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Zentrum für Interdisziplinäre Frauen- und GeschlechterforschungDr. Antoinette Rouvroy

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Disparition of the unconscious in time of algorithmic governmentality.

«Data intelligence» and algorithmic decision-making processes are gradually becoming the privileged coordinates of social modelisation and uncertainty management in most sectors of activity and government (commercial and political marketing, security and law enforcement, fraud prevention, educational or professional guidance, human resources management, predictive justice…). According to the hypothesis of algorithmic governmentality, the rankings, scores, matches and profiles through which individual behavioural propensities are detected in advance, or the invisible opportunities and dangerousity virtually present in life-forms are rewarded or sanctioned, are based on algorithmic processing of infra-personal data transpiring from behaviours rather than on norms resulting from prior deliberative processes. Opaque, implicit, impersonal and indisputable «profiles» replace a priori  categorizations and qualifications which are always perceived as too general and abstract, politically debatable, ideologically contestable, culturally biased. Whereas algorithmic optimisation of interactions between the individual and his/her surroundings appears to be a «rationalization» of the forms according to which we govern ourselves, this «algorithmic turn», attesting to the transition of a civilization of interpretable signs and texts to a civilization of meaningless but computable signals and algorithms, is above all symptomatic of a radical crisis of representation. In algorithmic governmentality, digital signals (data) are no longer apprehended as secondary instances representing or conveying pre-existing meaning or entities (subjects, objects, truths, activities, inventions,…), they are no longer apprehended as signifiers, as signs, but merely as pure signals emanating from what was, previously, since Kant, excluded from the scope of human reason : things in themselves. As the painter Luc Tuymans once said : “These days the notion of the ‘real’ rules everything – not realistic but ‘real’.”  This mystique of immanence or pure presence, the technical-ideological believe in data as the language of things themselves, and the obsession for «real» time, «real» costs, and for an apprehension of the social in «high digital re/dissolution», denying political space and the limits of representability, or the aporetic dimension of democracy, is not simply the embodiment of the stellar and viral naivety of a few gurus in the Silicon Valley. Rathern-, this “mystique” of pure digital presence pretending to absorb, in the vortex of “real time”, all the past, present and future, is strategic to the (digital-)capitalist project of self-immunization  against all that should/could resist to its extension (collective assemblages of enunciation, political subjects, the organic world itself, materiality…). In this sense, algorithmic governmentality is not the cause, but the symptom or the spectre of what Mark Fisher depicted as “capitalist realism” eternalizing an “undead capitalism” beyond the exhaustion of everything. As Fisher wrote: “it’s much more difficult to kill something that’s “undead” than to kill something that’s alive.” The speculative spaces opened by the gazeless algorithmic vision, allowing for the automatic and anticipative transformation of the virtual into surplus value constitute the immune system of a computational “real” against the incalculable, unassimilable, irreducible, non-marketable, non-finalized, sovereign outside. It is an immune system of “algorithmic realism” against the “real real”, the non-simulated real or, as Lacan would say, “the real as impossible to say”. This obliteration or repression of the «real real» on the pretext of «algorithmic realism» is a liquidation of the «forms» through which we govern ourselves, and an expropriation of individual and collective imagination.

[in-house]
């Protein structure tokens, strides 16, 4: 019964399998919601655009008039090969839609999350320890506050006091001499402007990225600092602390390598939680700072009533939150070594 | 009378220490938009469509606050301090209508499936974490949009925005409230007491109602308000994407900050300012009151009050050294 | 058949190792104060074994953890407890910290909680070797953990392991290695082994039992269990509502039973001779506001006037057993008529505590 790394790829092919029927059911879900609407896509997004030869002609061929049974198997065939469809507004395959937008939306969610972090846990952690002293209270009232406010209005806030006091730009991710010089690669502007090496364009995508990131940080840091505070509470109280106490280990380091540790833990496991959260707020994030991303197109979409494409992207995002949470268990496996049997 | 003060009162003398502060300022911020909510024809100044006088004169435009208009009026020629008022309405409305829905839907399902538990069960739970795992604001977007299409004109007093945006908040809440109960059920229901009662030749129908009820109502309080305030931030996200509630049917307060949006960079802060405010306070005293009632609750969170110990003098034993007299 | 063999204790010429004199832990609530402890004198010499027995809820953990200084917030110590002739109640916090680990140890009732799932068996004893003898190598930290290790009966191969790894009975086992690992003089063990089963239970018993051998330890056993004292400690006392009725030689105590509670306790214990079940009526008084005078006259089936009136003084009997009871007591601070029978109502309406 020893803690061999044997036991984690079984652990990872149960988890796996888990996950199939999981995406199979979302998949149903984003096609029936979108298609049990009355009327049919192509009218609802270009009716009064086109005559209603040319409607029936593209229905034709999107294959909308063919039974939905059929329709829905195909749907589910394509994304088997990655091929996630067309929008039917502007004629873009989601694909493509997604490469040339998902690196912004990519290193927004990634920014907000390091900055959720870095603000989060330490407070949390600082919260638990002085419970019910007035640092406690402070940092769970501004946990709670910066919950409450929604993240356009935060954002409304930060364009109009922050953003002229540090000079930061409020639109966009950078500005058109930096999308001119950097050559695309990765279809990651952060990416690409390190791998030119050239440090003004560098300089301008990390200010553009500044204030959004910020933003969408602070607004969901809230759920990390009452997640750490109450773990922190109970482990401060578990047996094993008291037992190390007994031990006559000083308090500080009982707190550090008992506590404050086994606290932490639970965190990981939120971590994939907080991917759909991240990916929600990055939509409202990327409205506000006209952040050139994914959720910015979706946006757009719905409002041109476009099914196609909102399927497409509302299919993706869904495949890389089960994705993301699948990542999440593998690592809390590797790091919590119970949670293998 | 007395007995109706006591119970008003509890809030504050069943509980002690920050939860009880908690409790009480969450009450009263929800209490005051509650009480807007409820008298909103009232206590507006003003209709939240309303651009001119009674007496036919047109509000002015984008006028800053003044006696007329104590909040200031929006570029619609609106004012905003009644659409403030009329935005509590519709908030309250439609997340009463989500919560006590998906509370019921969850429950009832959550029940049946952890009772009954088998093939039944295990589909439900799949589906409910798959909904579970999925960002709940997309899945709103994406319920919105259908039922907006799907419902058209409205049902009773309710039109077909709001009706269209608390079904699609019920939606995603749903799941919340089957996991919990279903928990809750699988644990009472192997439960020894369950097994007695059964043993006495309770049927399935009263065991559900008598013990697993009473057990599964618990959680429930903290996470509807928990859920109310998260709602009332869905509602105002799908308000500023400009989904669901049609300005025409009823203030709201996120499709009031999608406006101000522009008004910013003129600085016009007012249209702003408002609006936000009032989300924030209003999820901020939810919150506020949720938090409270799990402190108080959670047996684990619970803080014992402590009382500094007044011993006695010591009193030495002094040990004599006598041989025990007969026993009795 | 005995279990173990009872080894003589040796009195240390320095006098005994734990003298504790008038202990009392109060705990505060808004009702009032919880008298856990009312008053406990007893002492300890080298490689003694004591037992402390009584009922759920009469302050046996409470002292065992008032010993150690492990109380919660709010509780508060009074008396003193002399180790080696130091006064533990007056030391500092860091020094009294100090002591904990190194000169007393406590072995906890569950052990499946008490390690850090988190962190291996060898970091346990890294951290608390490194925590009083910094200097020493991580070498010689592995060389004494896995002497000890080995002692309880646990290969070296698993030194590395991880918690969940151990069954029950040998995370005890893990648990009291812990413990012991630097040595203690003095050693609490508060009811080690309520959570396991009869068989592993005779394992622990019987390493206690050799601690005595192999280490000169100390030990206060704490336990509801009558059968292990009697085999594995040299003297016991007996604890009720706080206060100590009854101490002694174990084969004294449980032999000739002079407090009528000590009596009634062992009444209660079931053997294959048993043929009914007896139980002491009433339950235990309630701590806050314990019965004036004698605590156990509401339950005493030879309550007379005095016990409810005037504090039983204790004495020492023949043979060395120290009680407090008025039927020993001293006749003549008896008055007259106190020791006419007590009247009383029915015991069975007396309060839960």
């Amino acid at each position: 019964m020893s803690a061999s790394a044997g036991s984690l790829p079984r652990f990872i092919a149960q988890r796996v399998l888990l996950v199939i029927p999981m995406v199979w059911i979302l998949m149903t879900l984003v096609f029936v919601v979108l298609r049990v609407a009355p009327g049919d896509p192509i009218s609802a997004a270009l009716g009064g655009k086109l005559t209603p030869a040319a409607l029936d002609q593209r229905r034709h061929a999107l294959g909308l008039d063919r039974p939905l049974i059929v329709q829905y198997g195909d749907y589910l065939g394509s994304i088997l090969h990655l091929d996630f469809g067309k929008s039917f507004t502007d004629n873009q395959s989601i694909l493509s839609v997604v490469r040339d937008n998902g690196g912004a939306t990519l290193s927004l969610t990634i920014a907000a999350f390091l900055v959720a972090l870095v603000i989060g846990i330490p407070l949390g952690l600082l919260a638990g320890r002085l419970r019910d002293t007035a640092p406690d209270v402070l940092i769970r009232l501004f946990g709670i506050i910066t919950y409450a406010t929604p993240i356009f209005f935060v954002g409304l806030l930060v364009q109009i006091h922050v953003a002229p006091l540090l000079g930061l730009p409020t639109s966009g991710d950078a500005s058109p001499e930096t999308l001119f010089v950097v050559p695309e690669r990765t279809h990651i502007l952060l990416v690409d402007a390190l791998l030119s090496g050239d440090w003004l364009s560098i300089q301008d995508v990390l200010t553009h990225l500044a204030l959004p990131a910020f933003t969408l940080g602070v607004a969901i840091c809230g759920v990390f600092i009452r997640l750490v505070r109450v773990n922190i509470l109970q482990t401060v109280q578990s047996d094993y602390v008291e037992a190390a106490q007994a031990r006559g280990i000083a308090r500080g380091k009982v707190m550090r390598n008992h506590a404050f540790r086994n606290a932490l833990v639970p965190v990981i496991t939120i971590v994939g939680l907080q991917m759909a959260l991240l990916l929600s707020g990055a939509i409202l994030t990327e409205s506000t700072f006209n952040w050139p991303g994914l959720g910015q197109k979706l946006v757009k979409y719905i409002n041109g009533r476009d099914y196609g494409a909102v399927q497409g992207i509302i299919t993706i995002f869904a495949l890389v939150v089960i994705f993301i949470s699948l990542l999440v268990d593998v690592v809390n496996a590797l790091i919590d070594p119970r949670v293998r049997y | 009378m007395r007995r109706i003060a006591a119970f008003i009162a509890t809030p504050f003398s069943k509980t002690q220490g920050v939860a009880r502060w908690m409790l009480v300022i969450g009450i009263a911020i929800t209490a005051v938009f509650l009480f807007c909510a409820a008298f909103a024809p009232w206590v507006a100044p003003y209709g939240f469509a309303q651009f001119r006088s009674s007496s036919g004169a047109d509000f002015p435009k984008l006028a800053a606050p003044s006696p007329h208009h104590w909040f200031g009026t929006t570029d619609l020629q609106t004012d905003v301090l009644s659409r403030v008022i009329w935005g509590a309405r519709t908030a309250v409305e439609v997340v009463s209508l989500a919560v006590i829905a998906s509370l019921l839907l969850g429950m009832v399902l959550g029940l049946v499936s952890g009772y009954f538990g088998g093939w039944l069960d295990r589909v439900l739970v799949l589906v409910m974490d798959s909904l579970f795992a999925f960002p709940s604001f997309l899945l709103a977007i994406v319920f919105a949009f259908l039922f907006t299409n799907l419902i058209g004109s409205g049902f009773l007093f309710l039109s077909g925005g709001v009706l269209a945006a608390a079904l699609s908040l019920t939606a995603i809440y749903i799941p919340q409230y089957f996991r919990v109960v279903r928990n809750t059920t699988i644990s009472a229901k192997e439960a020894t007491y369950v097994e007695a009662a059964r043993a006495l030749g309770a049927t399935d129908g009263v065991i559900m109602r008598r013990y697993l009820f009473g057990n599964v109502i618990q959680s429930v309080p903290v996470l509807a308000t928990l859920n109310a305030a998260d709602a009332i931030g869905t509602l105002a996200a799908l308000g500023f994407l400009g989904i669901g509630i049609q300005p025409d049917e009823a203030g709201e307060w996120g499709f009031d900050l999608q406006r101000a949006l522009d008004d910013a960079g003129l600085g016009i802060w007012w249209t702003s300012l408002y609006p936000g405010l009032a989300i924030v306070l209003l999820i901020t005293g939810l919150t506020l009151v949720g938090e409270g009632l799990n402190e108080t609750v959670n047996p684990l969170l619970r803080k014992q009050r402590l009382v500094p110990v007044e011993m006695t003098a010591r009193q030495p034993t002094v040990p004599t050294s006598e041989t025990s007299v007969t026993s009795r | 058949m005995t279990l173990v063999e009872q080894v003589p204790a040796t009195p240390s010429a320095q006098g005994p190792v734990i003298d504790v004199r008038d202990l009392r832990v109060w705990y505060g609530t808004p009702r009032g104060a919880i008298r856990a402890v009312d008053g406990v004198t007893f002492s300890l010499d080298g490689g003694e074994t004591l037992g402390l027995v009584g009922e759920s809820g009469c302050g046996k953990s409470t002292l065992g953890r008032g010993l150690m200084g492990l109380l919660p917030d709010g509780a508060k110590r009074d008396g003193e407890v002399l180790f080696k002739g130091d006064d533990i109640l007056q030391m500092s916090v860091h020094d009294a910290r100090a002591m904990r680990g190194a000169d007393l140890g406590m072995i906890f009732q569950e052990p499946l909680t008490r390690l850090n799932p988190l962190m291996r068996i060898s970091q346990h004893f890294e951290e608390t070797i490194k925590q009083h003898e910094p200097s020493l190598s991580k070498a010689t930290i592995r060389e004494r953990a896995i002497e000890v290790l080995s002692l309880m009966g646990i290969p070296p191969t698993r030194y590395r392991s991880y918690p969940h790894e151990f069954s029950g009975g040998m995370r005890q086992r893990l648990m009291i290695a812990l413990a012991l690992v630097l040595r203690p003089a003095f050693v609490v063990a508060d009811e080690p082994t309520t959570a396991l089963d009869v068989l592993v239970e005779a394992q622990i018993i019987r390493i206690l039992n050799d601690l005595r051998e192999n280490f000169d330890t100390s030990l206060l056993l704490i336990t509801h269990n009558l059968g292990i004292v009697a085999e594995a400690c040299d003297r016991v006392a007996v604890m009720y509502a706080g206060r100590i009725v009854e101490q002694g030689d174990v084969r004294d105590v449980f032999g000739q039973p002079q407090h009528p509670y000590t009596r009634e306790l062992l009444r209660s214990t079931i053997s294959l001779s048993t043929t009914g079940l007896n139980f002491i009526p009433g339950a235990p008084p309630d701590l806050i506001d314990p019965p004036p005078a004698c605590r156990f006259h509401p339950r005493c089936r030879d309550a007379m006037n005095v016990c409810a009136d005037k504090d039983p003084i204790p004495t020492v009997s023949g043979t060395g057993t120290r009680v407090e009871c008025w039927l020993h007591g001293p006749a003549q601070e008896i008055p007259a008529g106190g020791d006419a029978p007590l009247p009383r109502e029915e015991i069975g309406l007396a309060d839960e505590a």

Dr. Antoinette Rouvroy

Antoinette Rouvroy ist ständige wissenschaftliche Mitarbeiterin am Belgischen Nationalfonds (FNRS) und leitende Forscherin am Zentrum Information and Law and Society an der rechtswissenschaftlichen Fakultät, Université de Namur (Belgien).



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